‘Extinct’ Pinocchio Lizard Reemerges In Ecuador’s Cloud Forest [VIDEO]

By Philip Ross on October 6, 2013 12:55 PM EDT

lizard forest
The cloud forests of Ecuador, like the one pictured here in Costa Rica, are tropical, mossy forests characterized by frequent low-level cloud cover. They're a perfect hiding place for the elusive Pinocchio lizard. (Photo: Creative Commons)

Talk about having a leg, err, a nose up on the competition. The Pinocchio lizard, a type of anole lizard previously thought to be extinct, recently made an appearance, nose first, in the remote cloud forests of northwest Ecuador.

The Pinocchio lizard, named after the unscrupulous Disney puppet for its long, nose-like appendage, has been witnessed just three times in the wild since 2005, according to Live Science. The anole was first identified in 1953, but disappeared from view for over 55 years. Experts assumed the strange-looking reptile had gone extinct.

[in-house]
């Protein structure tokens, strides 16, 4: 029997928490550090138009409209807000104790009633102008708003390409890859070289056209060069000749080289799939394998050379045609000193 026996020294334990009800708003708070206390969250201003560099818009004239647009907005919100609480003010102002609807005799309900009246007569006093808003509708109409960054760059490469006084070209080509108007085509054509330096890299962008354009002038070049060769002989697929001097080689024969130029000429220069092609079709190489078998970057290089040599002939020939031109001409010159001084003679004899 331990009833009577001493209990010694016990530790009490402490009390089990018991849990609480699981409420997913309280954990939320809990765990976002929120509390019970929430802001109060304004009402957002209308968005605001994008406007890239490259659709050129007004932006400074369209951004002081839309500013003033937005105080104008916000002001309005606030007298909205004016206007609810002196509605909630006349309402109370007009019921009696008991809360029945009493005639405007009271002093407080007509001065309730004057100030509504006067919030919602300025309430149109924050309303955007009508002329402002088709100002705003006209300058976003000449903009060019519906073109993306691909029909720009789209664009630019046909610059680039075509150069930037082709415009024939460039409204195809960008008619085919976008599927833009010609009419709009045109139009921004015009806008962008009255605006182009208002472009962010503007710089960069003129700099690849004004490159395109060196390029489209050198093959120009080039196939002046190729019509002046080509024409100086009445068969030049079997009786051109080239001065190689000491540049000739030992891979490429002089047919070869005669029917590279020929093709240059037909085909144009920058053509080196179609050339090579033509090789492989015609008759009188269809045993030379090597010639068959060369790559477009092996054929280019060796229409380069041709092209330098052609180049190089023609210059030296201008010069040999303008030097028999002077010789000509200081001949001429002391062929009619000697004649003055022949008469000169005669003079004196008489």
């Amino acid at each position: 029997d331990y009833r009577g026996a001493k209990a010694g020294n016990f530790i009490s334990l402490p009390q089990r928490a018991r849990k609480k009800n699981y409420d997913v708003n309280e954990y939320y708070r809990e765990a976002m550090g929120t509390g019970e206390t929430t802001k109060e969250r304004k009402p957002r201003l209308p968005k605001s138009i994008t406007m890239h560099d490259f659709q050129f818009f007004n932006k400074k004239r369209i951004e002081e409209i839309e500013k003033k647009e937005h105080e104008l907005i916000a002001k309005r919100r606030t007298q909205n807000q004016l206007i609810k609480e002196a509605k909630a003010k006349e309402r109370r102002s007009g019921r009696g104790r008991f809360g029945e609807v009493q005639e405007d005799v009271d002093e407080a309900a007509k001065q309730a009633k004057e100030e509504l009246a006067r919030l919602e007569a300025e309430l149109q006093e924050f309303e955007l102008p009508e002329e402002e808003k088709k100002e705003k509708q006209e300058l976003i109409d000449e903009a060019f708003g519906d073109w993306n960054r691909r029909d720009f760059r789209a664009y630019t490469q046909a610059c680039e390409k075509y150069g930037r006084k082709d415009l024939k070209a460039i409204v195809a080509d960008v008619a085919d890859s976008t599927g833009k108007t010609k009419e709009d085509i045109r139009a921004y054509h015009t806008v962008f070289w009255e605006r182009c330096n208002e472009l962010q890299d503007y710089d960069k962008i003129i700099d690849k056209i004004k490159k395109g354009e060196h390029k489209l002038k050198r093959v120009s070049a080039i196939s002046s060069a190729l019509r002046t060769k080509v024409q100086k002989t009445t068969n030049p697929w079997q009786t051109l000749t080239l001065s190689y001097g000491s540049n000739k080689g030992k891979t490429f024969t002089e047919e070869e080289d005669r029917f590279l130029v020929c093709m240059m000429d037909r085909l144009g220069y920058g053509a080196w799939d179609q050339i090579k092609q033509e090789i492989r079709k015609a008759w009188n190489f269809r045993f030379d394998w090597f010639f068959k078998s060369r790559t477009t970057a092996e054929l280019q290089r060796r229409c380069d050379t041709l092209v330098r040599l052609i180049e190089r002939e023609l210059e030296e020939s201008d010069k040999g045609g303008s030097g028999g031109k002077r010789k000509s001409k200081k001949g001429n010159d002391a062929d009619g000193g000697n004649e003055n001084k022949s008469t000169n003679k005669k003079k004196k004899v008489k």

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The species has been found in just four locations in the world, all of them along the same stretch of road in Ecuador. Researchers and photographers from the educational and ecotourism company Tropical Herping recently set out to locate the elusive anole, and chanced upon a single male Pinocchio lizard in January after a three-year pursuit.

"After looking for so long ... It was very thrilling to find this strange lizard," Alejandro Arteaga, a co-founder of Tropical Herping, told Live Science.

They were able to photograph the creature, which they'll include in the company's book, "The Amphibians and Reptiles of Mindo," a rural region a few hours' drive northwest of Ecuador's capital city Quito.

So what's with the lizard's giant schnoz? The Pinocchio lizard's sniffer actually serves no functional purpose. It's just a way for the anole to market its sexual prowess to its female counterparts - like nature's version of a sexy sports car.

Here's a quick video from Tropic Journey's in Nature showing the Pinocchio lizard in action. Try not to stare at its huge nose - it's rude to gawk, regardless of the species.

Read more from iScience Times:

'Extinct' Hula Frog Rediscovered In Israel Declared A Living Fossil

'Extinct' Seychelles Turtle Species Never Existed, Scientists Say

Legless Lizards Discovered In California: How Do They Differ From Snakes?

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